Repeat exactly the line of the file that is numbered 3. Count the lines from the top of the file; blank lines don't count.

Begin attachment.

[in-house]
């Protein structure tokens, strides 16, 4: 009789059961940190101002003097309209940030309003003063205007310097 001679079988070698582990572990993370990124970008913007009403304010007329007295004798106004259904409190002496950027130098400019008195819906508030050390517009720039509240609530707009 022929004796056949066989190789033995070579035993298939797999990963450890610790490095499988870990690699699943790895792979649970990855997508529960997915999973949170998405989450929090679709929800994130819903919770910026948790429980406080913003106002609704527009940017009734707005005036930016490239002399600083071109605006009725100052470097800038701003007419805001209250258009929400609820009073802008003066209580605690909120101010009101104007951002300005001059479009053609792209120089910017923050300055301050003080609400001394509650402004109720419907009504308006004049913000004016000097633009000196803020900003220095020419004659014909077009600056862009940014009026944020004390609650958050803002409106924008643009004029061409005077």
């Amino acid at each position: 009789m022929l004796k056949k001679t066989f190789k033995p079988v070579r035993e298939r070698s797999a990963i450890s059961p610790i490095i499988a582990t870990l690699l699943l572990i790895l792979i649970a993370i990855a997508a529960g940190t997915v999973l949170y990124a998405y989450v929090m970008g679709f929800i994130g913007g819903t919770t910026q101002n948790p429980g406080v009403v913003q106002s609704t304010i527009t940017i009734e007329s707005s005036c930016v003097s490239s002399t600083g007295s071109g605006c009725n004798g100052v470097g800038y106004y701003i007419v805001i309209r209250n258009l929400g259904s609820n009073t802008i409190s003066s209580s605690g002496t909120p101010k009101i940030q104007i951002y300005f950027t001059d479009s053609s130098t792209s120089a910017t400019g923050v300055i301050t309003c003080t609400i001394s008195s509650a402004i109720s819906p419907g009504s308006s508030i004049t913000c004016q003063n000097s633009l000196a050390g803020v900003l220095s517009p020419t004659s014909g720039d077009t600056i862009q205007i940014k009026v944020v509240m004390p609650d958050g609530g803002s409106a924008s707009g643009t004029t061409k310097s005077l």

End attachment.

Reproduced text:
């Amino acid at each position: 009789m022929l004796k056949k001679t066989f190789k033995p079988v070579r035993e298939r070698s797999a990963i450890s059961p610790i490095i499988a582990t870990l690699l699943l572990i790895l792979i649970a993370i990855a997508a529960g940190t997915v999973l949170y990124a998405y989450v929090m970008g679709f929800i994130g913007g819903t919770t910026q101002n948790p429980g406080v009403v913003q106002s609704t304010i527009t940017i009734e007329s707005s005036c930016v003097s490239s002399t600083g007295s071109g605006c009725n004798g100052v470097g800038y106004y701003i007419v805001i309209r209250n258009l929400g259904s609820n009073t802008i409190s003066s209580s605690g002496t909120p101010k009101i940030q104007i951002y300005f950027t001059d479009s053609s130098t792209s120089a910017t400019g923050v300055i301050t309003c003080t609400i001394s008195s509650a402004i109720s819906p419907g009504s308006s508030i004049t913000c004016q003063n000097s633009l000196a050390g803020v900003l220095s517009p020419t004659s014909g720039d077009t600056i862009q205007i940014k009026v944020v509240m004390p609650d958050g609530g803002s409106a924008s707009g643009t004029t061409k310097s005077l």